July 18, 2002
Last week, members of Loudoun County Fire and Rescue’s 6th Recruit Class worked until late evening extinguishing fires and providing emergency medical services to sick and injured people — and they hadn’t even graduated.
The recruits, who graduate June 21, participated in the “Fire-EMS Challenge” on June 7 at the Loudoun County Fire-Rescue Training Center in Leesburg. “They have to do everything just like if it was a real call,” said Recruiting Advisor Roger Martin.
Dispatchers Michelle Dehoyos and Peggy Childs called recruits to the scene of simulated emergencies, such as house, apartment, and car fires, a stabbing, diabetic emergency and multiple car accident.
RECRUITS WILL GRADUATE as firefighters and basic emergency medical technicians (EMTs), and receive Firefighter 1 and 2 certification, EMT-basic certification, and some additional specialized certification.
The 20-week class included 1-1/2 hours of daily mandatory physical training, learning how to operate and maintain a variety of firefighting and rescue equipment, practical firefighting training in the “burn facility”, and learning other skills such as mapping, which requires memorizing detailed, specially designed street maps to reach an address or find a fire hydrant quickly.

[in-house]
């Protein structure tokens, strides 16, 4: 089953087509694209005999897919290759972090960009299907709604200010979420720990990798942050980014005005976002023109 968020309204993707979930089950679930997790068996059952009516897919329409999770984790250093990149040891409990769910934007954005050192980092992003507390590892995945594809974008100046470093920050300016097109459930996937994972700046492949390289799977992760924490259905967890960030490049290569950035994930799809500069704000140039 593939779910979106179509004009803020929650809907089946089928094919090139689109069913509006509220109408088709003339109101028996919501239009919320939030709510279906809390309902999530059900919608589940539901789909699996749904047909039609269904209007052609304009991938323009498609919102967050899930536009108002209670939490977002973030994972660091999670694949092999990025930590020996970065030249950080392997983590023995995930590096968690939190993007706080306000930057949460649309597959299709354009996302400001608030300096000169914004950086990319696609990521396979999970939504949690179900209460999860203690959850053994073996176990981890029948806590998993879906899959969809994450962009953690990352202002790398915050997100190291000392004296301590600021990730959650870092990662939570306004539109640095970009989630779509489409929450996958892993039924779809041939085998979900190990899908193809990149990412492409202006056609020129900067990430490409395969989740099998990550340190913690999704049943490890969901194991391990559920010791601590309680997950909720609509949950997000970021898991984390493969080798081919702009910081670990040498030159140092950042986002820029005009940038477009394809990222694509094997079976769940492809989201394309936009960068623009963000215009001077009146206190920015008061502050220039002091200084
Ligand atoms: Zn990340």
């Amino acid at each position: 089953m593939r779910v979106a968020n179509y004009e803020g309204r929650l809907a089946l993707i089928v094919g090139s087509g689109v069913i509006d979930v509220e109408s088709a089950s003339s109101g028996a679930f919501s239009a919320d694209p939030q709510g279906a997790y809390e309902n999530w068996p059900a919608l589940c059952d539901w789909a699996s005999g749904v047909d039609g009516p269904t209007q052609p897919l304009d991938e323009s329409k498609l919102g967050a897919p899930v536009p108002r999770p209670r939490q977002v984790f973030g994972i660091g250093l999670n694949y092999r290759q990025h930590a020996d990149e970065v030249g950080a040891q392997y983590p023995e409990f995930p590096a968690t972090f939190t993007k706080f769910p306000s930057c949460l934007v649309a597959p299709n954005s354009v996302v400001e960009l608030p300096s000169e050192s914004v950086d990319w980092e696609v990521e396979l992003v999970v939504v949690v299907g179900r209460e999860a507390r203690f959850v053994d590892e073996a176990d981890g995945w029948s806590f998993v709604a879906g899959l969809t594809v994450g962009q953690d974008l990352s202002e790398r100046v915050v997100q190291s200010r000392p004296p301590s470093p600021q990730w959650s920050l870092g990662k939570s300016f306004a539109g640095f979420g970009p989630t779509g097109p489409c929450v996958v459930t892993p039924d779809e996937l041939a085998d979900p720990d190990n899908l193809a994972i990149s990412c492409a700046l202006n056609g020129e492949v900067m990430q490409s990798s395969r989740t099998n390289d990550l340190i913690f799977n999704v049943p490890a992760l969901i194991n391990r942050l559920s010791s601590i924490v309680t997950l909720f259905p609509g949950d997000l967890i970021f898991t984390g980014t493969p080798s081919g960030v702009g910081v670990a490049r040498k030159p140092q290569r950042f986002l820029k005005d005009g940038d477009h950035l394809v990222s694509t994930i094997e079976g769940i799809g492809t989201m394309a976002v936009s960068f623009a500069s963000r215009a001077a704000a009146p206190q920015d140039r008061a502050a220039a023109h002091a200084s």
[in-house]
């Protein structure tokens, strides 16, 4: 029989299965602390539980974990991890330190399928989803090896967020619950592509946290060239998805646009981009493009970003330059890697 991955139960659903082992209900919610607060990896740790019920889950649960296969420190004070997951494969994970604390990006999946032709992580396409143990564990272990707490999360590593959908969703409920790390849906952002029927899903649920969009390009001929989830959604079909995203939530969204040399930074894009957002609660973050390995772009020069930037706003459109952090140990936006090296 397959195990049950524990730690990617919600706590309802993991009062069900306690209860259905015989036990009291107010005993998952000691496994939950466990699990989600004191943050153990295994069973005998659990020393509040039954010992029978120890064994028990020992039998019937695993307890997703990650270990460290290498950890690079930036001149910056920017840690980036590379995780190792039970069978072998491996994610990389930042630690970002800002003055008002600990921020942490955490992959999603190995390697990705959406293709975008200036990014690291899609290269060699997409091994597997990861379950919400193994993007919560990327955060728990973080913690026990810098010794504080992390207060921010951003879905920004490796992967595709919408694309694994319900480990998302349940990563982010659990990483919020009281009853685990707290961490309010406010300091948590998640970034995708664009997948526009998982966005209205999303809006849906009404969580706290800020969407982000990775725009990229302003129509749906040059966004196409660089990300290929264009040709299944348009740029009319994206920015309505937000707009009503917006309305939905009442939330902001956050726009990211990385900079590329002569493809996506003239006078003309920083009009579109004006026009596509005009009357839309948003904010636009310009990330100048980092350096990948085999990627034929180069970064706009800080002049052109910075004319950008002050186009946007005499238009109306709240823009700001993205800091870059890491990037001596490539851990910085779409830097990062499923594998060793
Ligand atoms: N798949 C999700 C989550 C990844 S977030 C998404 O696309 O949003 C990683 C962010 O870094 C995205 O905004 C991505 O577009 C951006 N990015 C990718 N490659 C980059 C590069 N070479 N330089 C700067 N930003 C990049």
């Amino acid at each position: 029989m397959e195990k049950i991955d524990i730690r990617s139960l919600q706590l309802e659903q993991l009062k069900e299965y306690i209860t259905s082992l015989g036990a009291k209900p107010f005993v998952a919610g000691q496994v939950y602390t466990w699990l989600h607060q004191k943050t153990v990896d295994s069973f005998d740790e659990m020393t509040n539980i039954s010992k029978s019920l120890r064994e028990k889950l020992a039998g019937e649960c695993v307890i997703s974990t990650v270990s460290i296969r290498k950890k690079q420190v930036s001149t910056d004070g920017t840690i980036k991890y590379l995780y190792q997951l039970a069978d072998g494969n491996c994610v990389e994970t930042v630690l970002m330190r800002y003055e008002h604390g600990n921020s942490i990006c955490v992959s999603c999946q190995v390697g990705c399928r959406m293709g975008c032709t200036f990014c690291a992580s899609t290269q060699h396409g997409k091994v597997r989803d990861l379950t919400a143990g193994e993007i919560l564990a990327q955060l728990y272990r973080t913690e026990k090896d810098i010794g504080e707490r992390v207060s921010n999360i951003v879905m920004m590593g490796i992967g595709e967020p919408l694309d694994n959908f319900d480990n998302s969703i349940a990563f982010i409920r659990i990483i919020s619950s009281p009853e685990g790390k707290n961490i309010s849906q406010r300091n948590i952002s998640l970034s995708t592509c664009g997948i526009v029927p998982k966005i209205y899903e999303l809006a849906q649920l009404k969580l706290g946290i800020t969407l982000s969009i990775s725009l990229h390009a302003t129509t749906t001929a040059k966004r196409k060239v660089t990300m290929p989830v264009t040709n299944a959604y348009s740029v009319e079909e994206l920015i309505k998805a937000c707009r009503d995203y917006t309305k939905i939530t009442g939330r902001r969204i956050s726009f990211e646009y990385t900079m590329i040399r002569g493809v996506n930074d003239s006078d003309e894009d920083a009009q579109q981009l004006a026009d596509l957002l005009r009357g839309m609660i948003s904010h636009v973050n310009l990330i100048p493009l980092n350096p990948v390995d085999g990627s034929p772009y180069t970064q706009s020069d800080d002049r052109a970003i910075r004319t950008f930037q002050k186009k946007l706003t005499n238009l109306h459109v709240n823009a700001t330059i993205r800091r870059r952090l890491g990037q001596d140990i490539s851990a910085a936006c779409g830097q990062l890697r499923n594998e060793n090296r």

Training standards were the same for men and women. “It’s harder for the women … but it’s all what the woman wants to make of it,” said Jada Nichols, a former volunteer firefighter whose husband, Mike Nichols, is a recruit.
RECRUITS CHOSE careers in fire and rescue for different reasons. Nathan Martin left a career in information technology for a firefighting career because he “enjoyed volunteering [for the fire department] more than work.” Nathan Demaree said it was the “brotherhood and sisterhood” between firefighters that steered him away from a potential military career.
Capt. Wayne Anderson stressed the importance of learning to work together. “You take 20 recruits from different jurisdictions and backgrounds and teach them discipline … they learn to work as a team and function as a unit,” said Anderson.
Instructor and firefighting veteran Jim Kaiser, who supervised the recruits during firefighting exercises, said that regardless of precautions, firefighting is dangerous and hard on the body. “I don’t know any long-term firefighter who worked for 20-30 years that doesn’t have some permanent injury,” said Kaiser. Kaiser also had some advice for the public. “Never get near a burning car, because airbags can blow up and spray you with hot glass.” Kaiser also appealed to drivers to use caution near firefighters and “give them some room” to work.
Instructor William Burris described the night’s last exercise, extinguishing a fire caused by a car colliding with a propane tank, as “one of the most dangerous situations.”